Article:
I saw a post on a Charity facebook page that had posted several photographs of children receiving presents, and opening them – the children all (I assume all, I did not go through them and do a tally) were non-white.
After a particularly lovely photograph of a black South African young boy opening his gift with a smile that could light up Cape Town, Jane Doe had posted the comment: “sal ons ander raskinders se glimlaggies ook sien asb.”
The English translation is loosely “Will we be seeing the smiling faces of children of other races please” – my translation skills are not on University level, but that is sort of the gist of it.
Clearly some people made a poop in their pants – others just went befok!
There was the standard response of “a child is a child no matter what their race” …. and that is true, but that was not what she was asking.
I saw further comments about the original comment on other facebook status updates. I did not make the connection until I saw the original comment and where it was posted, and then the penny dropped.
I am not sure if the person who posted the question was asking because she felt that non-white children had only been featured on this facebook page.
Or whether she really was curious where the white people were.
Or that she was taking issue – or just making a comment – that there seemed to be very little in the way of white faces being presented.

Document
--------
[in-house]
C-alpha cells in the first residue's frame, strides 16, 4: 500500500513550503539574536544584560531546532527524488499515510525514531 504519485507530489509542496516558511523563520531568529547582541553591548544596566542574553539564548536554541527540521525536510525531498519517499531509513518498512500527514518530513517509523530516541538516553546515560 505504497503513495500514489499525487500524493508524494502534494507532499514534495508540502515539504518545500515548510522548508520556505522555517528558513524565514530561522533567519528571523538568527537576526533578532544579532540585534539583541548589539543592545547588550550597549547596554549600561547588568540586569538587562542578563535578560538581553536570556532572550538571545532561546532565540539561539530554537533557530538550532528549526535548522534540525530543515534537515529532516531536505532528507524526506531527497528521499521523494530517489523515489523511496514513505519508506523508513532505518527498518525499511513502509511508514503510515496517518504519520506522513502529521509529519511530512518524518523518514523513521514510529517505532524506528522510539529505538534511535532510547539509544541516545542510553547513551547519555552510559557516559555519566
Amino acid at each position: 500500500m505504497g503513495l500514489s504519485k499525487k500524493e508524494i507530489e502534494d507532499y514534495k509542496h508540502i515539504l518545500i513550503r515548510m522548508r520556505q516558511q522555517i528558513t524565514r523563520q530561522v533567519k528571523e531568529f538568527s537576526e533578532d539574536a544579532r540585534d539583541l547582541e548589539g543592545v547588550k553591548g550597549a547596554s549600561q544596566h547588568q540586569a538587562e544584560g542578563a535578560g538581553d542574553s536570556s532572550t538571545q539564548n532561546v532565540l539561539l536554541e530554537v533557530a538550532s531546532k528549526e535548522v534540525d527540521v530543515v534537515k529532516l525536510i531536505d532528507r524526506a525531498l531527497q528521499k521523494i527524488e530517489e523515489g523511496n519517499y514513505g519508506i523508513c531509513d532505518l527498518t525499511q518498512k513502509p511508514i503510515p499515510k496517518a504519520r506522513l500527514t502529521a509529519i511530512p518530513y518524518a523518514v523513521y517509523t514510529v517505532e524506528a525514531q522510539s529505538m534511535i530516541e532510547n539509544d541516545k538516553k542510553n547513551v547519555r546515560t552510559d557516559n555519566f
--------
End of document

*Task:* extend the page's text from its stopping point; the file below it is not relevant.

Or that she felt that unless she saw a white child now, she was going to rethink why she had “liked” this page.
I am not sure – what her frame of reference was for the question.
The children registered are probably representative of the population of South Africa as a whole. My guess is that there would be far more coloured children in the photographs from the Western Cape, than say for the Gauteng area.
I would suppose.
Whites are the minority – and make up less than 10% of the South African population. And based on this, one would expect to see far less white faces in the photographs than say of children of colour.
The question did not rile me that much. It does (for me) bring back the issue that race is a very sensitive topic in this our rainbow nation. One has to tread very carefully with what you ask and how it is phrased.
I think is the “lesson” when reading posts, comments and pretty much everything on the interweb is that you really don’t know the tone that the person was using, what they actually meant or anything more about her other than these 9 words that make up this comment/post.
I have interviews with candidates who for the most part black South Africans or black foreign nationals. I am often taken aback when one of the candidates starts a sentence with “You know how black people are….” or “You know how those people are ….”
Clearly the right answer from me is “er, no …..” – it seems dangerous to have any other reaction.
On non related news I took this photograph of Isabelle and Kate (Katelyn) yesterday in a moment where they seemed to be sharing a private joke … and no, I do not know why there is a piece of ribbon pasta lying between them.